- Views 3,410
Last year eLife introduced a peer-review trial in which authors could opt in to a process in which they had greater control over the ultimate decision to publish. In brief, once an editor had invited a paper for peer review, eLife was then committed to publishing the work, along with the peer review assessments, unless the authors decided to withdraw (see Peer review: eLife trials a new approach for further details). The authors of 313 submissions between June 26 and August 8, 2018 elected to participate.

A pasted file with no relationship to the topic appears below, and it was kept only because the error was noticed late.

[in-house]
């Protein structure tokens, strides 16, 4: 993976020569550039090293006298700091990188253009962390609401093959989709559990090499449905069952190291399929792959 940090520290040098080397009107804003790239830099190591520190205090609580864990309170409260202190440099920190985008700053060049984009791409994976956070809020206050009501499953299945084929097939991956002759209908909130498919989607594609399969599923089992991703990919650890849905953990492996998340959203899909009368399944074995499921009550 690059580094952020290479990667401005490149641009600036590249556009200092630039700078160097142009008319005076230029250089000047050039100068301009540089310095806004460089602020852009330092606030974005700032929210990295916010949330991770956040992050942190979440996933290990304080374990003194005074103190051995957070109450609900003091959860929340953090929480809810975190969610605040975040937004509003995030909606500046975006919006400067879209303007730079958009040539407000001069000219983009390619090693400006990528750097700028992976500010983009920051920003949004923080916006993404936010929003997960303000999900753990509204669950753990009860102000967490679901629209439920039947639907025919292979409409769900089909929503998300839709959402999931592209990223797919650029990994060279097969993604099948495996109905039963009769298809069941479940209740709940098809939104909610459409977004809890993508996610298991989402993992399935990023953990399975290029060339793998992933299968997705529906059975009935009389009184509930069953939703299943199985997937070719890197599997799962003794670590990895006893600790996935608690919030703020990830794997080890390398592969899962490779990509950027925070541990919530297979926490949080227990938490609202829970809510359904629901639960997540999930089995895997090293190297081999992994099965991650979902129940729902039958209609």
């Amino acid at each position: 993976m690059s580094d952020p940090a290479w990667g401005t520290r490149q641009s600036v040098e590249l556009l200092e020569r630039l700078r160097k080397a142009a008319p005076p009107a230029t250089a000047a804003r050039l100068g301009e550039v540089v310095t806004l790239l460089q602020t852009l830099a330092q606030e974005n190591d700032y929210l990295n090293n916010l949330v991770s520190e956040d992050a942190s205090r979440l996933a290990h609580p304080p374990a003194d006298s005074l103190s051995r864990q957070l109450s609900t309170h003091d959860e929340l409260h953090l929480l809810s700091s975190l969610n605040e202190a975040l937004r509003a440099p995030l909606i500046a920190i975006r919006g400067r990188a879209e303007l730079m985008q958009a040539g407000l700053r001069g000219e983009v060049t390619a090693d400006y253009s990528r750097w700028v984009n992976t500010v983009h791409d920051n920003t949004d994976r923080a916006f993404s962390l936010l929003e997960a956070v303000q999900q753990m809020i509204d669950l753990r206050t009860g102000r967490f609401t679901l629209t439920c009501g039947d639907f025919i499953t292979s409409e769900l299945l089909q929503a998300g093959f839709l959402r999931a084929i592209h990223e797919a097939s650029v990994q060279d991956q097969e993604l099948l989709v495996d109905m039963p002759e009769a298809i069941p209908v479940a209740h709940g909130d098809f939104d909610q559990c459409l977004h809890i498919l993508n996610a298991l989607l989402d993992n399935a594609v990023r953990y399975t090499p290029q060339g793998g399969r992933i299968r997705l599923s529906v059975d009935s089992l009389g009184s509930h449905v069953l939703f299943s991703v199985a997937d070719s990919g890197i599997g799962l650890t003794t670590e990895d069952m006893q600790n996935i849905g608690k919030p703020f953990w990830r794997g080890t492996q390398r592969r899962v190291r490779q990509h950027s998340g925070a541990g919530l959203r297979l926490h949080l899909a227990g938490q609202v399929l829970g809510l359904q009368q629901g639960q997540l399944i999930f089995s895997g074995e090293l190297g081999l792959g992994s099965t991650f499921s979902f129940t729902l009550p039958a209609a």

In January, we described some initial results (see Peer review: First results from a trial at eLife). Of the 313 submissions, 70 (22.4%) were encouraged for in-depth peer review. We noted that this “encouragement rate” was higher for late-career researchers compared to their early- and mid-career colleagues. We also observed that encouragement rates were similar for male and female last authors in the trial process.
We will now summarise some re-analysis of the initial decision step, and the results of the peer-review process itself for the 70 trial papers sent for in-depth review and for 162 papers that went through the regular review process during the same period. We are planning to present the final outcomes of the trial at a later date.